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Waterman and Hill-Traveller's Companion that you were reading.
Savanna is the name given to the transitional area that bridges the boundary between Prairie and Forest and is characterized by grassland interspersed with widely spaced trees with a canopy cover of less than 50% - 80%. Once thought to be merely a meeting of the Prairie and Forest communities it has recently been shown to be a distinct biological community in its own right - as different from Forest or Prairie communities as Forest and Prairie communities are from each other - with its own unique set of plants and animals.
As this realization has taken hold and ecologists have begun studying Savannas as communities in their own right numerous different kinds of Savanna have been discovered. These differences are caused by both soil types (clay, sand, black soil, shale, etc.) and exposure (which direction the Savanna faces and how much sunlight it receives).
Savannas were considered prime real estate by the earliest settlers since they were easily cleared, had (usually) rich soil, and were within easy reach of the raw materials of the forest. As a result they are the rarest ecological community in the United States. Former Savanna can often be recognized by local place names in that they usually contain the word "Grove" indicating small groups of trees which once differentiated the area from surrounding forest or prairie.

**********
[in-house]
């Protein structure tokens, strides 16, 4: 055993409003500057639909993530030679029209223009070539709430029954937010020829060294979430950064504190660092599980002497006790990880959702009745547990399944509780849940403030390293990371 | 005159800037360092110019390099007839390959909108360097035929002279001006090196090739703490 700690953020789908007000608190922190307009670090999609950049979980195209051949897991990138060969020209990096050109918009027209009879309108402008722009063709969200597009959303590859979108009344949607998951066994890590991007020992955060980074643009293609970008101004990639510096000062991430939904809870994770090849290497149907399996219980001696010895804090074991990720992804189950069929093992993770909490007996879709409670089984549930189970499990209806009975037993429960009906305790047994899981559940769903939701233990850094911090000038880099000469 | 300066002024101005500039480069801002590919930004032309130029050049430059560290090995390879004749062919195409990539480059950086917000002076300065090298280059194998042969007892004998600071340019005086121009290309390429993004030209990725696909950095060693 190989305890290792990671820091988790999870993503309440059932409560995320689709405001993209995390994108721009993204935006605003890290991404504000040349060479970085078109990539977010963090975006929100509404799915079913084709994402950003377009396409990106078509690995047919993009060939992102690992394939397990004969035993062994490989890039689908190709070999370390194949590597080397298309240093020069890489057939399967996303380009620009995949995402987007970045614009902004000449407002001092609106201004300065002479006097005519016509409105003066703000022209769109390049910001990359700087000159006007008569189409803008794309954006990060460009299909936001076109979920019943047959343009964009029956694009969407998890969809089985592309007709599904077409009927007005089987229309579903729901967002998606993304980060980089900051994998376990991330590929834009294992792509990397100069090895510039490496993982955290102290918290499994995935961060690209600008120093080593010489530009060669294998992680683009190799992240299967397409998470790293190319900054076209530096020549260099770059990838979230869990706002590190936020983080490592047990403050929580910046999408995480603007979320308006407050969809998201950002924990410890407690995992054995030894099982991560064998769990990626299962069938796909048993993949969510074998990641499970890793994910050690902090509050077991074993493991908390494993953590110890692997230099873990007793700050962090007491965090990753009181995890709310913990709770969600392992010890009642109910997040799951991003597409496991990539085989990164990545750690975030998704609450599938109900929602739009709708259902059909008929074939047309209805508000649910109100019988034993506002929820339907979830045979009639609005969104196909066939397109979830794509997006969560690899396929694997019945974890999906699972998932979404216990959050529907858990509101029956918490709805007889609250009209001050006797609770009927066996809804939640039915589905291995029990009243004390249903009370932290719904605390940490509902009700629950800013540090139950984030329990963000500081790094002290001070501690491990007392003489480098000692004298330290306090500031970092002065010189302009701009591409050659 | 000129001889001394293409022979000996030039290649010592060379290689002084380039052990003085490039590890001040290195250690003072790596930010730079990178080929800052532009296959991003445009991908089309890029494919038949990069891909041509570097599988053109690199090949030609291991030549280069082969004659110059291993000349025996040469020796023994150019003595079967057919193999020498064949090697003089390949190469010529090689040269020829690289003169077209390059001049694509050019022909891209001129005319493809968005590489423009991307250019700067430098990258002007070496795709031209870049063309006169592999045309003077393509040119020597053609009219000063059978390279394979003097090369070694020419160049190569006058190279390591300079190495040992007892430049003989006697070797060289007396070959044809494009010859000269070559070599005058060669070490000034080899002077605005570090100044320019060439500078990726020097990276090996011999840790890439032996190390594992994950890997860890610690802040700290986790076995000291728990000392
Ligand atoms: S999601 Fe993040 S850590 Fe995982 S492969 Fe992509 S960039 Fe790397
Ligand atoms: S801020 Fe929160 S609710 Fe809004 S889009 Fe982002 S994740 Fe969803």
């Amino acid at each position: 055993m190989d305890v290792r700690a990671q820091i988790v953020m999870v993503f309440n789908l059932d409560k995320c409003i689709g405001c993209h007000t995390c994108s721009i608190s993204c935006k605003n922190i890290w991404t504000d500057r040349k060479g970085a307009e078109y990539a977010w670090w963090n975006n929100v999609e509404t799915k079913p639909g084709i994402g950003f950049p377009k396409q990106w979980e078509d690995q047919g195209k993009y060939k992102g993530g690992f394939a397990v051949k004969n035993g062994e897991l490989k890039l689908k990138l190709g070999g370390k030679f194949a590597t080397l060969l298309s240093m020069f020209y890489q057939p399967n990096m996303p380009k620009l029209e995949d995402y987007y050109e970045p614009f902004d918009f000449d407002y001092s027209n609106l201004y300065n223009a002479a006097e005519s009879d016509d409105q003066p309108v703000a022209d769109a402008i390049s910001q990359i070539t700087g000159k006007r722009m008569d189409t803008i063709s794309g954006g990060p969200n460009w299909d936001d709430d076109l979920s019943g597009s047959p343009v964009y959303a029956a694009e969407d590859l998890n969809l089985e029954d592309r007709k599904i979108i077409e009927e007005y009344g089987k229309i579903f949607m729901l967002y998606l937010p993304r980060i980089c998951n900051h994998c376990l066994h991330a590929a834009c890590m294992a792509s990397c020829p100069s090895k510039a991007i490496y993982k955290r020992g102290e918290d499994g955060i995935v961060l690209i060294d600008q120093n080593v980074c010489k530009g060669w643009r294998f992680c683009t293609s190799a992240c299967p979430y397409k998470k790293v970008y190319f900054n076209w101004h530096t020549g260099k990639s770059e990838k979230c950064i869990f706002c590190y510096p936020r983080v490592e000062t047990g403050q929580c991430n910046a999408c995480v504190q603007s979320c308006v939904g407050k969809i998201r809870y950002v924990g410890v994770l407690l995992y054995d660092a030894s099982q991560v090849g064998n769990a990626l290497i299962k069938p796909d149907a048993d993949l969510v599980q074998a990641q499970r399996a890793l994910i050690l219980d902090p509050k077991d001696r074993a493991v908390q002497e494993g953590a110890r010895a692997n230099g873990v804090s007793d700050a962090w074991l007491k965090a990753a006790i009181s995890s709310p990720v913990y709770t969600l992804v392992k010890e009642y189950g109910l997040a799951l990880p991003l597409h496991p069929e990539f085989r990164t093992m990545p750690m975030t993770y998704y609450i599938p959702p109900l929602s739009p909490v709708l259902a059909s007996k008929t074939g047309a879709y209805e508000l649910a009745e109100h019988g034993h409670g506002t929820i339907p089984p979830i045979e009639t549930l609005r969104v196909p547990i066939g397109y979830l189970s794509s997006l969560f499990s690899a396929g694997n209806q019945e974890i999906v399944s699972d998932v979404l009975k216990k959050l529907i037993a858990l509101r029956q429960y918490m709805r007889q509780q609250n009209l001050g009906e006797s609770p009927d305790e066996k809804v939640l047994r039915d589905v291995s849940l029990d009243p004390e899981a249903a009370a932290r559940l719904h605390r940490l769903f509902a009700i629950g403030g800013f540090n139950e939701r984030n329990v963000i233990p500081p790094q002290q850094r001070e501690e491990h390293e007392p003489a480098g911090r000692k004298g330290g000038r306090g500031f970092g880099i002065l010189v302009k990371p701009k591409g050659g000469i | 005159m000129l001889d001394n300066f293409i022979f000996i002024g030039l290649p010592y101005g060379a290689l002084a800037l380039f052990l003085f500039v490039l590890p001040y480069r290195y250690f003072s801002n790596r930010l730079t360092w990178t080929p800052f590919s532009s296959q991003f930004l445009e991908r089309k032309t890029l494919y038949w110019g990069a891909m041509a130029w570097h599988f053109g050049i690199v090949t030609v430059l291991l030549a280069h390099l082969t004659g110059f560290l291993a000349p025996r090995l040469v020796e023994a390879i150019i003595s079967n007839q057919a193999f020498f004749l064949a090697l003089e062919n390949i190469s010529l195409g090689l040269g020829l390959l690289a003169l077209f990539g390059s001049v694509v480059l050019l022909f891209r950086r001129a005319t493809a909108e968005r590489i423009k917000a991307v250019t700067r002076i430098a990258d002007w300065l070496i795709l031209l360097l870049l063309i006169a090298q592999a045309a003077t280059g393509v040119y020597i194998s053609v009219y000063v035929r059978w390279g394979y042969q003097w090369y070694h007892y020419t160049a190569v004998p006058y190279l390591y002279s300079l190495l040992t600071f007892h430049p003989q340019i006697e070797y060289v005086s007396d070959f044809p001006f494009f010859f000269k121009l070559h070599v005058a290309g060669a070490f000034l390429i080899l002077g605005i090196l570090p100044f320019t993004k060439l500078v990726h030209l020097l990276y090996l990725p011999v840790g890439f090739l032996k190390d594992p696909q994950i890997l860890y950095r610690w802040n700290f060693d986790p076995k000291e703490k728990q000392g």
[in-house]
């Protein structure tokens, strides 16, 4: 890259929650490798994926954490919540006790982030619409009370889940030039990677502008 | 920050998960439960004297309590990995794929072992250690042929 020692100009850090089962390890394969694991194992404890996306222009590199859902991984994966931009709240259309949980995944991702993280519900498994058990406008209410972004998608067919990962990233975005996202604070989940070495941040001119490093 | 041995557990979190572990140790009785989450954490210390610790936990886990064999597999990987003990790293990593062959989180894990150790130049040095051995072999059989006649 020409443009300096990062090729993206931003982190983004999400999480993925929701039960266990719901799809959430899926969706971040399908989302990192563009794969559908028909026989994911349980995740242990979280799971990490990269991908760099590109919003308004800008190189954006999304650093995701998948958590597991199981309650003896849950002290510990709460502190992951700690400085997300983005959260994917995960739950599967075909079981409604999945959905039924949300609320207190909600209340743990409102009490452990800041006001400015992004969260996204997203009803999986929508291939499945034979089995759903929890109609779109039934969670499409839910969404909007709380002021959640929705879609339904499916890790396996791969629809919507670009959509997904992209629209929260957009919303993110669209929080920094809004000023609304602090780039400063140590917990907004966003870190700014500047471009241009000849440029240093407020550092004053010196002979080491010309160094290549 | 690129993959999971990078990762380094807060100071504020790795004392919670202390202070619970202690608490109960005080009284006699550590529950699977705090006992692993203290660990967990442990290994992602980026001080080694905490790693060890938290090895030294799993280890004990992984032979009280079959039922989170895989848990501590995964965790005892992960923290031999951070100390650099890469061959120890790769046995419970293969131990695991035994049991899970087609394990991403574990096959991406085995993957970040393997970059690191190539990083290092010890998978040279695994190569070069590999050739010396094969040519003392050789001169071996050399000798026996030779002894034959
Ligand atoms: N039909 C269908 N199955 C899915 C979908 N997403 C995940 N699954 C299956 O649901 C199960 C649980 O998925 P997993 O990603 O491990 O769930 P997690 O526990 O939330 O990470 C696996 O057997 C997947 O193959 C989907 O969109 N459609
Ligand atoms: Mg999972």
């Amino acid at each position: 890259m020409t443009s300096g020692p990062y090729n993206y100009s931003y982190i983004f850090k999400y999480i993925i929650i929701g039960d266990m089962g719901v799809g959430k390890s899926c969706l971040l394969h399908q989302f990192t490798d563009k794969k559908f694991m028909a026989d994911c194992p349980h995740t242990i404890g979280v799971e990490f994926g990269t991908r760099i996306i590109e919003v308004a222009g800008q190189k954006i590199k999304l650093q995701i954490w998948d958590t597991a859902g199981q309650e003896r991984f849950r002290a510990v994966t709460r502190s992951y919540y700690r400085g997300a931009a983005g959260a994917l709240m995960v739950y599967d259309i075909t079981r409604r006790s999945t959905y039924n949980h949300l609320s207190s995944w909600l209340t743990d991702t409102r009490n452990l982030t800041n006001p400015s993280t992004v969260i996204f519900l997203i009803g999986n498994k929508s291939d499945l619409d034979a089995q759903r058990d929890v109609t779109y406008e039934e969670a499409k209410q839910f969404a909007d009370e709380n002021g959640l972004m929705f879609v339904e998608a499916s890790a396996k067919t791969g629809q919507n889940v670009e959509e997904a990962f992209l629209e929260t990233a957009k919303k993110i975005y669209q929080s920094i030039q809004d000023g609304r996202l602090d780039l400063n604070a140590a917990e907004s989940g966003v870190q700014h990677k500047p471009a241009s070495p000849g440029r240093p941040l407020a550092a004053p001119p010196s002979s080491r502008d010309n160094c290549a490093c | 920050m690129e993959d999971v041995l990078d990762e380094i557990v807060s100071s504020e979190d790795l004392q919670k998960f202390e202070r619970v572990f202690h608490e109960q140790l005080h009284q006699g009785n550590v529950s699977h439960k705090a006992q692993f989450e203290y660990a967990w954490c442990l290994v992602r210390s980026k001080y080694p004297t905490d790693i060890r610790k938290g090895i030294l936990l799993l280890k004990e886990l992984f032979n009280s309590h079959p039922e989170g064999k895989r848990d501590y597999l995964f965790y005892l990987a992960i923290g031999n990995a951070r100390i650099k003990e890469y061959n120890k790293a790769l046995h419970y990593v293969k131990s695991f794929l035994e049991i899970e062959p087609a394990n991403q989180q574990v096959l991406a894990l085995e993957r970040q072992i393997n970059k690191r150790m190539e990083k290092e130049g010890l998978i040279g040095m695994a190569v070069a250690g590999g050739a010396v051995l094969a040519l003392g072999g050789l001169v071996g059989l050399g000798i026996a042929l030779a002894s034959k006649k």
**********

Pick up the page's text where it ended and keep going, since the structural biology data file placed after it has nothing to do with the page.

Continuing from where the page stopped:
Role of Fire
Savanna habitats were dependent on and maintained by fire. Prairie fires, both natural and manmade, would sweep up to the edges of forests and destroy any vegetation that wasn't pre-adapted to cope with it. The aboriginal inhabitants of this continent were instrumental in the creation and maintenance of the Savannas encountered by the earliest European settlers and probably greatly expanded the range of the Savanna community in the millenia prior to the arrival of European settlement.
Some Savanna species
Some of out rarest - as well as most common - plants and animals were dependent on this community for their survival. Among the (currently) rare inhabitants are: Milbert's Tortoiseshell and Compton's Tortoiseshell Butterflies, Harris' Checkerspot Butterfly, Cooper's Hawk, and Rose- Breasted Grosbeaks.
Other animals have been able to adapt to changing conditions and have adopted suburban America (a region noted for grassland with scattered trees) as their home. Among these are the Cardinal, the Robin, the Rubythroated Hummingbird, and the Blue Jay. The most important (and indicative) plant species were the oaks - notably the Bur and Post Oak - under whose wide spreading branches and resulting shade large numbers of plant species found refuge.
The information on this page is tailored to Southern Illinois, Southwest Indiana, Western Kentucky, and Southeast Missouri
Copyright © 2004 Jim Jung